South Carolina State University Awarded $50,000 from National Park Service

Monday, October 12, 2020

ORANGEBURG, S.C. – South Carolina State University (SC State) has been awarded a $50,000 grant for the preservation of Wilkinson Hall through the Historically Black Colleges and Universities (HBCUs) Grant Program. It is funded by the National Park Service (NPS). The grant will fund additional forensic analysis and assessment of Wilkinson Hall to support the ongoing restoration and renovation process.

1890 June 24“We appreciate the National Park Service for joining South Carolina State University, a university with a rich legacy that continues to make invaluable contributions to the state, nation and world, in preserving our history by investing in and protecting this historic structure -Wilkinson Hall,” said South Carolina State University President, James E. Clark. “Thus far, we have received two awards totaling $550,000 from the National Park Service. We will continue our campaign to fully renovate and restore this historic building. I would like to thank Associate Provost Elbert R. Malone and his staff for their dedicated effort in putting together both of these proposals and look forward to their continued endeavors.”

“These grants help us to honor the legacy of HBCUs in serving our nation’s higher education needs,” said National Park Service Deputy Director David Vela, exercising the authority of the Director. “Funding awarded this year will help preserve 18 historic properties on HBCU campuses in 12 states, many of which are listed in the National Register.”

Over the last decade, the National Park Service has been working with Historically Black Colleges and Universities across the country on restoration projects with the assistance of SC State alumnus and U.S. Congressman James E. Clyburn. Since the 1990s, the organization has awarded more than $60 million in grants to over 80 of the remaining active HBCUs.

Wilkinson Hall is one of the oldest standing structures on the campus of South Carolina State University. The building dates back to 1938 and is part of the South Carolina State University National Register Historic District. The funds granted by the NPS will allow the university to rehabilitate and restore Wilkinson Hall. The preservation of this historic building will once again allow administrators, faculty, students and alumni to experience the richness and legacy of this proud structure on the campus of SC State University.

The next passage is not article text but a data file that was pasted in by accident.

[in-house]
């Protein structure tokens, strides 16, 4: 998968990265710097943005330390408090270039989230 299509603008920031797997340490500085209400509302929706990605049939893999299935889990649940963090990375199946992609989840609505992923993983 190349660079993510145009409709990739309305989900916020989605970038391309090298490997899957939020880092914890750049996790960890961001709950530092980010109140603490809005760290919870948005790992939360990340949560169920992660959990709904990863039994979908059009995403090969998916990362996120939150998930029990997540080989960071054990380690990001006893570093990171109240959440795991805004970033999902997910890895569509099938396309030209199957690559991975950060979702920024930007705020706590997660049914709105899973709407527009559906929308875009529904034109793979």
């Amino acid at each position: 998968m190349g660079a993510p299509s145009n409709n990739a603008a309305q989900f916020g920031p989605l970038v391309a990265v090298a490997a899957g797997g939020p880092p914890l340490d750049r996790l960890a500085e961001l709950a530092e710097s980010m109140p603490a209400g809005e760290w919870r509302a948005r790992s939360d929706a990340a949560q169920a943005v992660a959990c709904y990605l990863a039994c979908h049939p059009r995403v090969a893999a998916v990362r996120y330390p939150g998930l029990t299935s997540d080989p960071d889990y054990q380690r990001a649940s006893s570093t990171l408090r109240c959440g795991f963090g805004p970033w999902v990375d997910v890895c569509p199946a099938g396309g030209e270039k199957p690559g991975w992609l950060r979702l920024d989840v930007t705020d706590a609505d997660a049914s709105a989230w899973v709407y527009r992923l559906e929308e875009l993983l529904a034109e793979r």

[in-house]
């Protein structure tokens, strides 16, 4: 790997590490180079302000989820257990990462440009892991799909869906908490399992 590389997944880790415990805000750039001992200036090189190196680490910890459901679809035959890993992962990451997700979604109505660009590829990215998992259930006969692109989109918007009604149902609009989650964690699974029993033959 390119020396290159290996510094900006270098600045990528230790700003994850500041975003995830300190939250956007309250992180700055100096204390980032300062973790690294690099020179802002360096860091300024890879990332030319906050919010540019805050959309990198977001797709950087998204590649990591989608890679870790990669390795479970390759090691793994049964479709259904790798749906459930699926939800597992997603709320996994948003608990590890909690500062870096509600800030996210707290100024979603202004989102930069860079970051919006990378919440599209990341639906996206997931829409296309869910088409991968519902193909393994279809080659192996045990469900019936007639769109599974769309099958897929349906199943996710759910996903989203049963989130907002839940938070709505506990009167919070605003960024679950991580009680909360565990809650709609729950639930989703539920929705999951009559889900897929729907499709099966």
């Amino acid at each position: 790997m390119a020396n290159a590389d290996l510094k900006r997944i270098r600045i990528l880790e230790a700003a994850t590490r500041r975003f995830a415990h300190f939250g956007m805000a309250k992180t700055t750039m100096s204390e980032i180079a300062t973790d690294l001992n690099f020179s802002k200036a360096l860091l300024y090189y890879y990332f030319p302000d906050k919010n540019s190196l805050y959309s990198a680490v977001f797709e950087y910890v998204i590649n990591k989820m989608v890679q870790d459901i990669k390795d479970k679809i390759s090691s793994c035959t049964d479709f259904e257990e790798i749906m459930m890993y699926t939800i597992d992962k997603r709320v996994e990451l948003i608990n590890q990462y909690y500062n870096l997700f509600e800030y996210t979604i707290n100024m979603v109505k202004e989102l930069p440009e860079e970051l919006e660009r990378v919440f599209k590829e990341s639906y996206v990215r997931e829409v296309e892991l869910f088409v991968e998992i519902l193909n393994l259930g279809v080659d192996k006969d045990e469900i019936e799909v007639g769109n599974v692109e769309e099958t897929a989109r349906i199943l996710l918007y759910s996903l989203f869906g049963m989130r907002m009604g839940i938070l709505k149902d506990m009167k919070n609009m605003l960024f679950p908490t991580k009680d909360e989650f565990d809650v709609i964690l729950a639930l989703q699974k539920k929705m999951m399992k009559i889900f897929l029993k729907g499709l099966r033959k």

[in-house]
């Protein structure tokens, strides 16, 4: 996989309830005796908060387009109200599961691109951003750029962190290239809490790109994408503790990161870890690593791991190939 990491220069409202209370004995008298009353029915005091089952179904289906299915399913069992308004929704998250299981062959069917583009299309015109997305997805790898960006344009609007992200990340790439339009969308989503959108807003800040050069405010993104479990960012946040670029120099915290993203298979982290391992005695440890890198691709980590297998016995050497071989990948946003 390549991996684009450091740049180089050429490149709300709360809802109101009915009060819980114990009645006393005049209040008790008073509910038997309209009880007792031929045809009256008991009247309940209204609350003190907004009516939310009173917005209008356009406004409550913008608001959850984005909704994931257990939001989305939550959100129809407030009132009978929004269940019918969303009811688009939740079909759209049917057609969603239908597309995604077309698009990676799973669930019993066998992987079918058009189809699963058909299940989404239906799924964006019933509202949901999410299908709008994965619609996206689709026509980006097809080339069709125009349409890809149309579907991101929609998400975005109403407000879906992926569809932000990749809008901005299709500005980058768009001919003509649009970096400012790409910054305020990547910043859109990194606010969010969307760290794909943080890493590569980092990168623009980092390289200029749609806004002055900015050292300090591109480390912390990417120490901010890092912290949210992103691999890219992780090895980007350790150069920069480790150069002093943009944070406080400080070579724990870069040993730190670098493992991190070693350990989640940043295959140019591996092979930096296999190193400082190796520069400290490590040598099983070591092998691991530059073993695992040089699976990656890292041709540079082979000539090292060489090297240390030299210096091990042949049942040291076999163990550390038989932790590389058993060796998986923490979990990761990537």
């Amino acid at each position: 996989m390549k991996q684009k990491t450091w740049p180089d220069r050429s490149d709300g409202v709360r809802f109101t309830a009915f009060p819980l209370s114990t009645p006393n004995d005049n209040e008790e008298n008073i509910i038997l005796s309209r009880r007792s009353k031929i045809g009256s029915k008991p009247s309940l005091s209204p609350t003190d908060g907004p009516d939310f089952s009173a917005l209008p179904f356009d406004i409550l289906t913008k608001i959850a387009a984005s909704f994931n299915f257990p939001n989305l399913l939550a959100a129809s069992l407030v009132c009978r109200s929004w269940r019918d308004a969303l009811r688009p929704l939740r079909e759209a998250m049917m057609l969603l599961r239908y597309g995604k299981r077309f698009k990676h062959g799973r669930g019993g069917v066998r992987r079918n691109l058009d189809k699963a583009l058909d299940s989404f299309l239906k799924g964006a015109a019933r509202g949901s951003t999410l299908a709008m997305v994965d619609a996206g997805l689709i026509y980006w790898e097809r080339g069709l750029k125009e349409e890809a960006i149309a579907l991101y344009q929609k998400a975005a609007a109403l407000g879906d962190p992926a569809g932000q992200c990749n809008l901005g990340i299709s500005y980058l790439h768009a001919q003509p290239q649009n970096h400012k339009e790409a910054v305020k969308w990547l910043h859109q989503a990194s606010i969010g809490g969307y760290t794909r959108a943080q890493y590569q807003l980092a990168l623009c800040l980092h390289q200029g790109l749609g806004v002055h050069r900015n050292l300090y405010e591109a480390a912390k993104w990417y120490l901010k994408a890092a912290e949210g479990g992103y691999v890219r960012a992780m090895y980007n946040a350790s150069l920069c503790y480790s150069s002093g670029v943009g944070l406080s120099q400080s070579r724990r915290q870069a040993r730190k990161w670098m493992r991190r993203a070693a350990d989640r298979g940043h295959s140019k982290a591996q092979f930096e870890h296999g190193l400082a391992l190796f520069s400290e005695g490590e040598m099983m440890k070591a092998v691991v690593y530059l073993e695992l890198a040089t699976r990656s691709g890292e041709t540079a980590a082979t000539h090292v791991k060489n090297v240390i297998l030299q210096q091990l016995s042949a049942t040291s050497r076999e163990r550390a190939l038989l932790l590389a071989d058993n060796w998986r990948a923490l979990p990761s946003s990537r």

The $50,000 grant is the second to be awarded for the preservation of Wilkinson Hall. In 2018, SC State University received a $500,000 grant to fund an initial assessment of the building as well as the weatherization of the building. The 2018 grant has laid a solid foundation to allow these critical tasks to be completed in a timely manner.

Michael Allen, a 1982 graduate of SC State University, is a historic preservation specialist and is responsible for ensuring that project tasks are completed in a timely manner.

“Our objective is to get it (Wilkinson Hall project) done in a timely matter to reflect the history, culture and legacy of the university and the building,” Allen said. “The core issue right now is protecting the building from water intrusion.”

Allen explained what preserving the building means for the university overall.

“Wilkinson is one of the oldest standing buildings on the campus. The preserving and protecting of Wilkinson Hall reflect the history of the university, and demonstrates that the university respects its history and legacy through its buildings,” Allen said.

“Preserving the building will also provide an opportunity for a new generation of students to utilize the services that will be provided to them within this historic structure. I’m a firm believer in historic preservation, which is a nod to the history of our institution,” Allen continued.

There’s a sentimental value in maintaining historic buildings as well. Allen described his experiences as a student at SC State in the fall of 1978 - when the bookstore was located in the basement of Wilkinson Hall and he had to wait in long lines. He indicated how important it is for alumni to have a tangible place they can visit and reflect on their time at the university. Additionally, Allen’s wife and children also attended SC State, which makes safeguarding its history an important part of their lives.

“HBCUs are a cornerstone of African American history and life. It is important to preserve the fiber of these valuable institutions. By the National Park Service providing funding, it is supporting the university in its efforts in saving a valuable treasure on the campus,” Allen said.

Allen also thanked SC State President James E. Clark, SC State Associate Provost Elbert R. Malone and the Office of Sponsored Programs and Research staff for their continued support in protecting the historic fabric of the campus by seeking funds and resources needed to honor the legacy and heritage of the university.

Allen and his team are optimistic about the National Park Service’s continued support of SC State’s efforts to protect and preserve Wilkinson Hall, so that it can be utilized by the students, faculty, staff and the administration of SC State University for years to come.

This grant is funded by the Historic Preservation Fund and administered by the National Park Service, an agency of the Department of Interior.